The judgment of the district court is affirmed insofar as it denies recovery against the sheriff and the head jailer, either individually or in their official capacities. The judgment of the district court is also affirmed insofar as it denies recovery against the United States on the theory of imputed negligence. The judgment of the district court is reversed insofar as it denies recovery against the United States for its own negligence, and the cause is remanded for further proceedings consistent with this opinion.
Plaintiff also seeks recovery for the injuries he allegedly received when he was exposed to tear gas. The district court found that the use of tear gas was reasonable and justified. We summarily affirm the judgment below regarding this point on the basis of the district court's opinion
The individual defendants have also raised a statute of limitations defense with respect to the Sec. 1983 claim against them. The district court expressly avoided this issue. 342 F. Supp. at 995. In light of the apparent confusion in our recent decisions regarding the statute of limitations defense in Sec. 1983 actions, compare Glasscoe v. Howell, 431 F.2d 863 (8th Cir. 1970) with Johnson v. Dailey, 479 F.2d 86 (8th Cir. 1973), we follow the district court's lead. Our brief discussion of the state statute of limitations issue is not intended in any way to express any opinion on our part regarding the limitations defense to Sec. 1983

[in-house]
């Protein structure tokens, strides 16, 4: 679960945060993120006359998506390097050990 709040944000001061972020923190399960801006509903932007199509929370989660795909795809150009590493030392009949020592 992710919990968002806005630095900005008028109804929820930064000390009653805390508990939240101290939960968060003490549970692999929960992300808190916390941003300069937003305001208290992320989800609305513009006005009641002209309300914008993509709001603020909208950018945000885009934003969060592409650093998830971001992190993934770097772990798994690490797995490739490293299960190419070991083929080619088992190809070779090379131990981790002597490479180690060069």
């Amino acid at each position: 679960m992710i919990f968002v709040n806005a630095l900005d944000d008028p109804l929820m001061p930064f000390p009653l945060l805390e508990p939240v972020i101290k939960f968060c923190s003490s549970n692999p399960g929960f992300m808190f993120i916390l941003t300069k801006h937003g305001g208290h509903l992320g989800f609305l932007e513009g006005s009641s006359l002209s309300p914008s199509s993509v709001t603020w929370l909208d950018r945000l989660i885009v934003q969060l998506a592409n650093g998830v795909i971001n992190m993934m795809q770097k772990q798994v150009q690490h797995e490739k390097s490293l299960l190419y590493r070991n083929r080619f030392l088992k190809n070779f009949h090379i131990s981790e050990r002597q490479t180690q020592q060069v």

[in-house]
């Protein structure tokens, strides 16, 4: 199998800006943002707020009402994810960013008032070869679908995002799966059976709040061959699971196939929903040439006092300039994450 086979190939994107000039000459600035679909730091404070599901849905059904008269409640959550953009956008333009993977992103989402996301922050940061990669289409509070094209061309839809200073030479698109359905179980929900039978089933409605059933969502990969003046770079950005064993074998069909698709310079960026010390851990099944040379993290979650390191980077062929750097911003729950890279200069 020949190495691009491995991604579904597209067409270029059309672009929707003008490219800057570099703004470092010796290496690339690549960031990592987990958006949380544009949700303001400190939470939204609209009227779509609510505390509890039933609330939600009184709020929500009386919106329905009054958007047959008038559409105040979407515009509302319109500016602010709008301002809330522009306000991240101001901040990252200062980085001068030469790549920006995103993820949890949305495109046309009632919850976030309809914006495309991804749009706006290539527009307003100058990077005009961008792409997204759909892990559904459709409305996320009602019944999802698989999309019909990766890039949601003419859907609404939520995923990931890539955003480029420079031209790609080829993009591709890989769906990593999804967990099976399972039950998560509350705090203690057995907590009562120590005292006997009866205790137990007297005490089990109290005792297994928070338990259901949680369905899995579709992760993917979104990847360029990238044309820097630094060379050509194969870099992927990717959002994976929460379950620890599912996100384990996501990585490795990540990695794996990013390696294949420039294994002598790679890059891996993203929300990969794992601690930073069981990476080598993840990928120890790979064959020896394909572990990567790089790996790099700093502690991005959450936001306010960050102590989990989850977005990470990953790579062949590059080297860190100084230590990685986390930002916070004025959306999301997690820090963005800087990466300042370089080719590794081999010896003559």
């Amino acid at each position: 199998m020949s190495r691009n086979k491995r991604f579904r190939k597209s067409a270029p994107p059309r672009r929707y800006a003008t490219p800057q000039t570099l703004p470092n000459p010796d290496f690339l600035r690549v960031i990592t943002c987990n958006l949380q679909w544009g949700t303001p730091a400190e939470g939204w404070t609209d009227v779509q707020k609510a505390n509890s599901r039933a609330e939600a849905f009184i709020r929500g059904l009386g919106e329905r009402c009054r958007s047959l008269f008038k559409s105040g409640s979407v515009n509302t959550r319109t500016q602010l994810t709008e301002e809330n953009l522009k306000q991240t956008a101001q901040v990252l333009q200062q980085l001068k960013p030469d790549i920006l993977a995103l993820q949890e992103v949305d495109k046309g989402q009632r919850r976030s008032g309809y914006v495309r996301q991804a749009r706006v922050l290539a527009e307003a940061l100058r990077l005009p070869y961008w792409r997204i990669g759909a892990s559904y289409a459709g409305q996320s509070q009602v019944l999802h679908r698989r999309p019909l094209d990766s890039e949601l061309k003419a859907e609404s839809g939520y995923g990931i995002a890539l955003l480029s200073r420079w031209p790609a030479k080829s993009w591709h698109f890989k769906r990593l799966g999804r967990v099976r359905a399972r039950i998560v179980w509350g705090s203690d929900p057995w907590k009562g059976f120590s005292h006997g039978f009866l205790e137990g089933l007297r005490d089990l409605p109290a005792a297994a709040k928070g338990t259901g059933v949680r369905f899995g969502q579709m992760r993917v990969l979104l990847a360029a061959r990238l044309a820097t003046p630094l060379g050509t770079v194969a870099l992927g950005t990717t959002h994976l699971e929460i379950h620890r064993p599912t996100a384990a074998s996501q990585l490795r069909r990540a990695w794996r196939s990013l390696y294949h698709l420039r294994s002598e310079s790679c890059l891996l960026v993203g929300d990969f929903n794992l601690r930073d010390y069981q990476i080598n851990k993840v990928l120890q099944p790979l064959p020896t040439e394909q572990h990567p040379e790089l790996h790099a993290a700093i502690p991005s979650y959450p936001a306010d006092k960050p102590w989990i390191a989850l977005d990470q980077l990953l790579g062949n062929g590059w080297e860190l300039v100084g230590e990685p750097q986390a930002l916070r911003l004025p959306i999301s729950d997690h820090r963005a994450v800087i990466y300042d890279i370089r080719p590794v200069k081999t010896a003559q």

The district court's findings of fact made it clear that the overcrowding and understaffing had made it virtually impossible to protect detainees from inmate assaults:
"To put the matter bluntly, the prisoners on the second floor [where plaintiff was housed] were simply left to their own devices, and there were no effective means of communication between the second and first floors [where the so-called freeworld staff was stationed] whereby assistance could readily be summoned above." 342 F. Supp. at 996.
To the extent that the sheriff and jailer may have had a duty to do something more than administer an inadequate facility as best they could, we find that they discharged that duty. The record reflects that both the sheriff and head jailer complained repeatedly about the inadequacies and made good faith affirmative efforts to secure the means necessary to relieve the crowded and understaffed conditions